a curious Yankee in Europe's court

blog about living in Europe, and Italy

Project Europe is Angela Merkel’s to save, the writer says

Posted on the May 19th, 2012

As she was in the beginning (Angela Merkel)

What is the nitty gritty of what precisely is happening with the European Union — the Europe project — in these days?  An answer to that puzzle is set out clearly, shortly and sweetly by Irishman Jason O’Mahony in a blog post today.

O’Mahony rests the matter of Europe’s future squarely on the shoulders of the remarkable Angela, the current Chancellor  of Germany.  Merkel faces a  very clear choice between saving Europe or destroying Europe, O’Mahony argues.  Check out what he has to say here.

My favorite part of the post, though, is this excerpt.

British eurosceptics constantly remark that the euro was a political project, as if that is a killer argument. It was. It was supposed to be, and whilst it is malfunctioning from bad design, the fact with European integration is that it has been the great success story of post-war Europe.


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Seeking insight into the “Greek crisis”

Posted on the May 18th, 2012

A few days ago in an email conversation with my daughter I mentioned that the political and economic turmoil in Europe had intensified this past two weeks. Writing back, she asked me to send her a few links to news stories that could give her some insight into the situation.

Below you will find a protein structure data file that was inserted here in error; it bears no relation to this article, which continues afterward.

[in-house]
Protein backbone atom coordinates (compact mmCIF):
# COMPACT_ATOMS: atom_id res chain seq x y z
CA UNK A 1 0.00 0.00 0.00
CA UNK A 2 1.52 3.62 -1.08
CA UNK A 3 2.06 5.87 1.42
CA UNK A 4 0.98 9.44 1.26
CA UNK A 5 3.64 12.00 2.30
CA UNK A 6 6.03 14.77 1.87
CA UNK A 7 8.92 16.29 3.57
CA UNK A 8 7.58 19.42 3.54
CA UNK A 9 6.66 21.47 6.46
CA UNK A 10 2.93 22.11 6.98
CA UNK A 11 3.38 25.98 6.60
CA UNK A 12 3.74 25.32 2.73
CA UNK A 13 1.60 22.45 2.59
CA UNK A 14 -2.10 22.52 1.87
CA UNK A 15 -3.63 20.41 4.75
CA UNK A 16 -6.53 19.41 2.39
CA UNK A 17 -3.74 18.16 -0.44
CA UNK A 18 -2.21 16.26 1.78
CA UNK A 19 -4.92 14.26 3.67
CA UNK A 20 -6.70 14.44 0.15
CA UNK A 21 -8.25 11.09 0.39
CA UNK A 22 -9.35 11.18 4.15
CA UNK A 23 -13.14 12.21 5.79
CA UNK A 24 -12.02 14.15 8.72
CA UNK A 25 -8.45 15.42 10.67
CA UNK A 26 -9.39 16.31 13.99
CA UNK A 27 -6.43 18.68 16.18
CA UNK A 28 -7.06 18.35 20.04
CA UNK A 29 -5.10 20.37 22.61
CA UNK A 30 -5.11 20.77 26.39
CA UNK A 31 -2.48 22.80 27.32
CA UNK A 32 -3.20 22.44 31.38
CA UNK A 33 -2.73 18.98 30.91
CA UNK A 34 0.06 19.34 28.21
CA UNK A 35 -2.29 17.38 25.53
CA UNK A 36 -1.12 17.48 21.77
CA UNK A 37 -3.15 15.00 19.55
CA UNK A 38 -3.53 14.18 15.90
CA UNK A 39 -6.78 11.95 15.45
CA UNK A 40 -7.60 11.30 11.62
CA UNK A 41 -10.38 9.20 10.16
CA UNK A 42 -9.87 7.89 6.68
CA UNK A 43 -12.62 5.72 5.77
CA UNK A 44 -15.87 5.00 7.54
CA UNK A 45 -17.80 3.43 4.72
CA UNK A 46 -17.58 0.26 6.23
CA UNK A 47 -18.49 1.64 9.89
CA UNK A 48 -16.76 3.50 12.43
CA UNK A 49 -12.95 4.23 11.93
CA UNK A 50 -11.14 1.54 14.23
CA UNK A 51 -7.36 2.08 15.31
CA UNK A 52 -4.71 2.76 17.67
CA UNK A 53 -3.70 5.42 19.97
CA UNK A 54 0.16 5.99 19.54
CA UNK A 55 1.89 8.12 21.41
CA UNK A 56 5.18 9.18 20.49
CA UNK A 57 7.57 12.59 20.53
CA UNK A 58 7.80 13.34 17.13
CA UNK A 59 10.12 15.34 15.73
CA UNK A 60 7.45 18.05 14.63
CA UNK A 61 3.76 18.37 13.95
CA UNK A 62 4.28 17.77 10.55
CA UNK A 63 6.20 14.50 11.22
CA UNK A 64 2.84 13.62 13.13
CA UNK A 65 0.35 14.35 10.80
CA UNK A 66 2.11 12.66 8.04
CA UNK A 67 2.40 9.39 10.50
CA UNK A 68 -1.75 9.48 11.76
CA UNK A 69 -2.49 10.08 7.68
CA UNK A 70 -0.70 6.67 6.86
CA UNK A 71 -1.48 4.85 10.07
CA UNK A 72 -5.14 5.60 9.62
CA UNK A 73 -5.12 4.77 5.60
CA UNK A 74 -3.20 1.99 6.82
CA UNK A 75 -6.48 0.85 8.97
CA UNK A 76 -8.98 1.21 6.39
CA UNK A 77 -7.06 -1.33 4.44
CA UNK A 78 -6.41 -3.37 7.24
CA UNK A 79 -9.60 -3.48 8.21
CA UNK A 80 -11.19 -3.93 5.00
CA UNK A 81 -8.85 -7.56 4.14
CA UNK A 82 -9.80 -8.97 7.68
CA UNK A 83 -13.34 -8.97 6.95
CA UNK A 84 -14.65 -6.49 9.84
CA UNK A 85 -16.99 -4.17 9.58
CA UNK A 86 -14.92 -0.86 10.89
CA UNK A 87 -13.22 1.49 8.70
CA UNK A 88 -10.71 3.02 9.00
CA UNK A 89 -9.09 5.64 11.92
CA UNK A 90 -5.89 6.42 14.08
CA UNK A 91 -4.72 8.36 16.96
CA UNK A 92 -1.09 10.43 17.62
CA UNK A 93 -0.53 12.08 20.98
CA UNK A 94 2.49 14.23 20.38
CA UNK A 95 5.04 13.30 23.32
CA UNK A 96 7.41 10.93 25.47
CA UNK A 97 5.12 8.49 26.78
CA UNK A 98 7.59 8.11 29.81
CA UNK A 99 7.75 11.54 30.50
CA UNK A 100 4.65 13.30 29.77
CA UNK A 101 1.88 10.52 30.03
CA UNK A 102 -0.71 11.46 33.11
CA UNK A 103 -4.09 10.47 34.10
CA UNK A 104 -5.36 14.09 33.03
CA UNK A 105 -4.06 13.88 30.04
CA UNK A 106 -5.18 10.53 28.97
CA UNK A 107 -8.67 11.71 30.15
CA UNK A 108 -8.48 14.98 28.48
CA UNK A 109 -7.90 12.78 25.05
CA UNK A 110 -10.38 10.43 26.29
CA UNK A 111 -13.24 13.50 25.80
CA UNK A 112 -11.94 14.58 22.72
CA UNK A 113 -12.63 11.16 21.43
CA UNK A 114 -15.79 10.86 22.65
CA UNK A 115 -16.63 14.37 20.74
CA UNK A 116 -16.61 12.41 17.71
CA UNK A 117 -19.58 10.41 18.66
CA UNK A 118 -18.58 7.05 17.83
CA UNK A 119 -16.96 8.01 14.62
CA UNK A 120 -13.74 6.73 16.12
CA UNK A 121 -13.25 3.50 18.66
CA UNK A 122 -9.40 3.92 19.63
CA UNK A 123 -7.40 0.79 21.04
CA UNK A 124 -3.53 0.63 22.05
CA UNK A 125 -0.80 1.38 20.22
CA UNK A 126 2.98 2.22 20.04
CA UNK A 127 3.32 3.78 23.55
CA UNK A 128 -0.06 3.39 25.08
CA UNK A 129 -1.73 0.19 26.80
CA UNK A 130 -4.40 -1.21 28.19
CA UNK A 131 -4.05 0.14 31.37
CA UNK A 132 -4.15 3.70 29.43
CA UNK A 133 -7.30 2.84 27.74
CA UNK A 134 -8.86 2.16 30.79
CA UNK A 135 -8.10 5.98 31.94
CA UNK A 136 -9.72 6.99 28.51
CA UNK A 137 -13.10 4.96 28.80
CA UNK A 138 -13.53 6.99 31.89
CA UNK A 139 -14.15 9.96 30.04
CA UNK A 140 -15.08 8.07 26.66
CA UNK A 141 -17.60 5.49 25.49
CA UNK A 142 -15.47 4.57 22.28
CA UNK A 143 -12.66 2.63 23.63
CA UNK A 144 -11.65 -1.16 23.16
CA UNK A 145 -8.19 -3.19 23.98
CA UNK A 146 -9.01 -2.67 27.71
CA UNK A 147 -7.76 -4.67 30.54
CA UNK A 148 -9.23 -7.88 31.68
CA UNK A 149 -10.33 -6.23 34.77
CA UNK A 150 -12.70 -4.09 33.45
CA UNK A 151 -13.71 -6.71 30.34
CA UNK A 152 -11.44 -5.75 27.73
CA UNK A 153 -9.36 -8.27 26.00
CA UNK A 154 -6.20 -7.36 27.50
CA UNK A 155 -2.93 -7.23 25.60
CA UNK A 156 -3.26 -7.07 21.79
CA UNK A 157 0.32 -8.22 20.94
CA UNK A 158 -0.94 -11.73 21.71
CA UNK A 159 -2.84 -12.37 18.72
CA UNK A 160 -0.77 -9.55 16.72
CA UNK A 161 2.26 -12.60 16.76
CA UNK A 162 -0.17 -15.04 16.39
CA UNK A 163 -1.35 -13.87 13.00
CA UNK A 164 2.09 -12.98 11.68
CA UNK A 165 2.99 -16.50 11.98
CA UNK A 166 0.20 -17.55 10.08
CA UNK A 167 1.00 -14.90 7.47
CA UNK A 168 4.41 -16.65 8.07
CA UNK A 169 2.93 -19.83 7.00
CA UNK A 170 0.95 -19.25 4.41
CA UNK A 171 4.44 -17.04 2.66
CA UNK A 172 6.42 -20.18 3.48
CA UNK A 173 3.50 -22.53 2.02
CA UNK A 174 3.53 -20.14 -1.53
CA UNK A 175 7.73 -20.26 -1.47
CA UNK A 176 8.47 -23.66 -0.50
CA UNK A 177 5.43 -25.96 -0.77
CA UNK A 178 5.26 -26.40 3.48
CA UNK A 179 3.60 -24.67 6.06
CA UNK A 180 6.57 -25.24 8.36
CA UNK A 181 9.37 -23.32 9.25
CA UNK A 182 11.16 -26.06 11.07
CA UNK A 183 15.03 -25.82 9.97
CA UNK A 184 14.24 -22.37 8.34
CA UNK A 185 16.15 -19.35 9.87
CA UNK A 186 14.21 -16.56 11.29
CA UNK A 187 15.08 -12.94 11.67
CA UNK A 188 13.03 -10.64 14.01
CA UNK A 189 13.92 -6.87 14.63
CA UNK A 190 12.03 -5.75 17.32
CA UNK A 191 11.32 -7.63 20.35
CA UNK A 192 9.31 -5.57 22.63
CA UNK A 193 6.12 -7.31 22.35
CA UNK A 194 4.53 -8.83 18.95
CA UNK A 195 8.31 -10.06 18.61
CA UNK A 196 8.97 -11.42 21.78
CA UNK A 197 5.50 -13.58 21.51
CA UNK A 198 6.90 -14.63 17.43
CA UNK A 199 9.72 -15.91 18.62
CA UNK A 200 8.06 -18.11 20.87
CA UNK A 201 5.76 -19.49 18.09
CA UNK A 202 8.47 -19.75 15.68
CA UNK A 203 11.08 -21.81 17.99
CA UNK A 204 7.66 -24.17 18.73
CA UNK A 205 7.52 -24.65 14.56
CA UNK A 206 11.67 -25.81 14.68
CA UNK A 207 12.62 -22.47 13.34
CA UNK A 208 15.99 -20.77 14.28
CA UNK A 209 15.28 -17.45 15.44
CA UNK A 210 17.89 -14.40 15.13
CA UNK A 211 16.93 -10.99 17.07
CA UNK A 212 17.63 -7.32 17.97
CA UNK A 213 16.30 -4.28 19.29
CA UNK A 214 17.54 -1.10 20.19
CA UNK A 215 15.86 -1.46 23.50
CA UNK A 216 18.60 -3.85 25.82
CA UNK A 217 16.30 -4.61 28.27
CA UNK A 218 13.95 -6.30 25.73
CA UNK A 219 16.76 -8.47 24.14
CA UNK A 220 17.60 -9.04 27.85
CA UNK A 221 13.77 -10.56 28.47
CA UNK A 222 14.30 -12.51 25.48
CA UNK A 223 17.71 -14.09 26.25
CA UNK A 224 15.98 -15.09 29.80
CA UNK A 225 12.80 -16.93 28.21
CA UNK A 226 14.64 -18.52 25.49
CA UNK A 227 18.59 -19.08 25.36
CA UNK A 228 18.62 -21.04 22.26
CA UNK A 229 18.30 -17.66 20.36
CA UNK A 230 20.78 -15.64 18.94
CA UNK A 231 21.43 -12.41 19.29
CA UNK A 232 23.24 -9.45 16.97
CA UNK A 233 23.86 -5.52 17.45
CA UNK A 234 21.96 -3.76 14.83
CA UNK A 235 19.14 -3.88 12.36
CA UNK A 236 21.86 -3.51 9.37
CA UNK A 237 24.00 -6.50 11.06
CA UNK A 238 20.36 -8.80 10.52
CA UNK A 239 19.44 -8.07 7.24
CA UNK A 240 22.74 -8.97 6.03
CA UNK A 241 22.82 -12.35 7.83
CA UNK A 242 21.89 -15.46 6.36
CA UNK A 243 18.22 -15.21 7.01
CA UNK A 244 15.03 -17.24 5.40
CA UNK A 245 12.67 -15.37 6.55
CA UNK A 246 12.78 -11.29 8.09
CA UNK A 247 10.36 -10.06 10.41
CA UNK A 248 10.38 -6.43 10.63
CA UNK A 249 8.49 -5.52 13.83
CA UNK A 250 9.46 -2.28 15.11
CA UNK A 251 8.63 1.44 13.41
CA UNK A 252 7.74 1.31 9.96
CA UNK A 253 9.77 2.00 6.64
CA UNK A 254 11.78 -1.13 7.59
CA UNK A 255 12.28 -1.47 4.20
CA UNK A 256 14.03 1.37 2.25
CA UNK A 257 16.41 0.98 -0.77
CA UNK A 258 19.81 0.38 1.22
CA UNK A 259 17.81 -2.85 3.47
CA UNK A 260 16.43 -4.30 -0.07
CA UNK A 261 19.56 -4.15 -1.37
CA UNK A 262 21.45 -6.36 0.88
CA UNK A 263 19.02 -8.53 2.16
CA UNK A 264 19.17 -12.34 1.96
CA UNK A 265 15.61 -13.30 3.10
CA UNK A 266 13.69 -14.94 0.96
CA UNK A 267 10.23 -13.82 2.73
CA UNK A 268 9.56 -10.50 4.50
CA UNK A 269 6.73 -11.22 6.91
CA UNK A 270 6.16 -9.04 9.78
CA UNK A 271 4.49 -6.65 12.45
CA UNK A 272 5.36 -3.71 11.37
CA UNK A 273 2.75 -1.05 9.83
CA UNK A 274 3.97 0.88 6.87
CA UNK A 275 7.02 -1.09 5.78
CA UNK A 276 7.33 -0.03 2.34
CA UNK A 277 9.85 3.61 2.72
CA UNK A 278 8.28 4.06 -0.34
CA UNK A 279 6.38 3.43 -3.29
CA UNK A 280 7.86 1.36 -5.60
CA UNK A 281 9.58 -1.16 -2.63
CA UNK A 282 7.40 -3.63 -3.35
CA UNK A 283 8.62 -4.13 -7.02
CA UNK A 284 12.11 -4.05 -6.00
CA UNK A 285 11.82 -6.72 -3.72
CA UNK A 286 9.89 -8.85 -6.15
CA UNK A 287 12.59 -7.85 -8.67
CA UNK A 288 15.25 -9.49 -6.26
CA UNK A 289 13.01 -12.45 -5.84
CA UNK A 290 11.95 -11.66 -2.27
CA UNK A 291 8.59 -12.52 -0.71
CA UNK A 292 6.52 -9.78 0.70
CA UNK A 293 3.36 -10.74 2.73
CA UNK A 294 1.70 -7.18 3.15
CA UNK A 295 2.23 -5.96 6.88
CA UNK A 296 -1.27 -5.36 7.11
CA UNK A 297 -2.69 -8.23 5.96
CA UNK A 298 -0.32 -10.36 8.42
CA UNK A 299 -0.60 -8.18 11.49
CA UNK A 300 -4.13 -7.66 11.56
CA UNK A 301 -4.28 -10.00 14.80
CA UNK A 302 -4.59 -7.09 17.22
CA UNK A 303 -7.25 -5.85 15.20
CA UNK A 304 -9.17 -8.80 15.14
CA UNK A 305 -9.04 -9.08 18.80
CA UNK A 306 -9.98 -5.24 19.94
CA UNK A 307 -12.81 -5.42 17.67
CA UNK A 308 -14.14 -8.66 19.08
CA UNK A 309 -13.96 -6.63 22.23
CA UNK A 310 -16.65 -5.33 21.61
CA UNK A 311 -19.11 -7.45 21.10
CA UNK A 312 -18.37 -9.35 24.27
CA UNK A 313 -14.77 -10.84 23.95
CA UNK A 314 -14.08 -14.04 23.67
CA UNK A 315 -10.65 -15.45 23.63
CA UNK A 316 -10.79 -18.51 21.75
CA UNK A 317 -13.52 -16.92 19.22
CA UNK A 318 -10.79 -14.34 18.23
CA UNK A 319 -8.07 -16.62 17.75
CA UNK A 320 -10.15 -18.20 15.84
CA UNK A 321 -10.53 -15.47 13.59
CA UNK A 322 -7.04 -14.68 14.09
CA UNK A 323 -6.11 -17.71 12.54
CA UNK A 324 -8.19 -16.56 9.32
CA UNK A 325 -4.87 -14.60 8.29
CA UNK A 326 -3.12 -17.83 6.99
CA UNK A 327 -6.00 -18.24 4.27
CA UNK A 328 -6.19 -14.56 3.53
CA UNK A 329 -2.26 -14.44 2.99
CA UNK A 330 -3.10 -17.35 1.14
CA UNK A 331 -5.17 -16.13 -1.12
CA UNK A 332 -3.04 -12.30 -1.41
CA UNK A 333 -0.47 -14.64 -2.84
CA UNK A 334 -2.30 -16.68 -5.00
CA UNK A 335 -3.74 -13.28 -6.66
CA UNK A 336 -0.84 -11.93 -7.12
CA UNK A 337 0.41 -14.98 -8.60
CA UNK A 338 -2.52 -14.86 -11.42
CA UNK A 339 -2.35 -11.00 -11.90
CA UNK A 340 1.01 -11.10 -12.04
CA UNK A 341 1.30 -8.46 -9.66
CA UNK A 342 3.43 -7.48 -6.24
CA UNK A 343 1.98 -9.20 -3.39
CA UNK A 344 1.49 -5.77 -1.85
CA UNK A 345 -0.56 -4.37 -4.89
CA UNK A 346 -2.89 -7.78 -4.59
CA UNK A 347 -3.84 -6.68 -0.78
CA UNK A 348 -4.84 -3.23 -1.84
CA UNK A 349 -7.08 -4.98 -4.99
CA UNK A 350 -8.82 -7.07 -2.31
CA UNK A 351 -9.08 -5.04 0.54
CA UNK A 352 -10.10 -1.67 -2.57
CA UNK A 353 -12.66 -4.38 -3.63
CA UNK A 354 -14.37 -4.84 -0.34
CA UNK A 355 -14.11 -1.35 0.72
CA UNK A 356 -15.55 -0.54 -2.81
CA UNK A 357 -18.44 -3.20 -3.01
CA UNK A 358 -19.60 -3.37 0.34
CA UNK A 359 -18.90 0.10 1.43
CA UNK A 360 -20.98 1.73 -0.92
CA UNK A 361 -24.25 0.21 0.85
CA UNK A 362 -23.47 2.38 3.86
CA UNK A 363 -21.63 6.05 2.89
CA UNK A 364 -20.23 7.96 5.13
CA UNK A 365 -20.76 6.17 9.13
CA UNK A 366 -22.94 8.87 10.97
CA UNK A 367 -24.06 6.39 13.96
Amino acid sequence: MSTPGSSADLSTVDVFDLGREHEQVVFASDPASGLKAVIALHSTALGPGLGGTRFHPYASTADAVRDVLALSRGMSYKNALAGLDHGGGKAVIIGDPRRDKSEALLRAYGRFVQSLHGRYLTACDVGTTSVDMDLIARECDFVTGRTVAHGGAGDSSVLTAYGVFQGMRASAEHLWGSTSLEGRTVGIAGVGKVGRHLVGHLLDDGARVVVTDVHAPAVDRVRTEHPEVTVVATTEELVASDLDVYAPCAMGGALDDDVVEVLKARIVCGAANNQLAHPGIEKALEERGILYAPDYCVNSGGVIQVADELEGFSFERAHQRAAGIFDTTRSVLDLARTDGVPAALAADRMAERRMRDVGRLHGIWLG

Harrumph, I mumbled to myself, I wish I could ask the same of some wise news guru.

And I suspect I’m not the only one. It’s much more difficult than it should be to find news reports that aren’t simplistic re-cyclings of various prejudicial stereotypes or political ideologies posing as expertise.

As an example, just last week economist Bill Black strongly criticized the mighty New York Times‘s coverage of the European crisis as “overwhelmingly written from the German perspective.”  You can read the post here on the Naked Capitalism website.

So when I found these two videos this morning featuring Harvard University economist Richard Parker talking about Greece, I decided to post them. Parker has a bit of an inside track on Greece especially. He served as an adviser to former Greek Prime Minister George Papandreou from 2009 to 2011 (see bio).

In the first video (click on screenshot above), Parker advises against falling for easy answers “about the character or moral values of other people to explain a crisis of the kind we’re seeing in Greece.” He then quickly refutes some of the worst stereotypes against the country that are found in daily news headlines.

I particularly liked Parker’s summing up comment because he calls for citizen activism as part of the resolution. Here it is: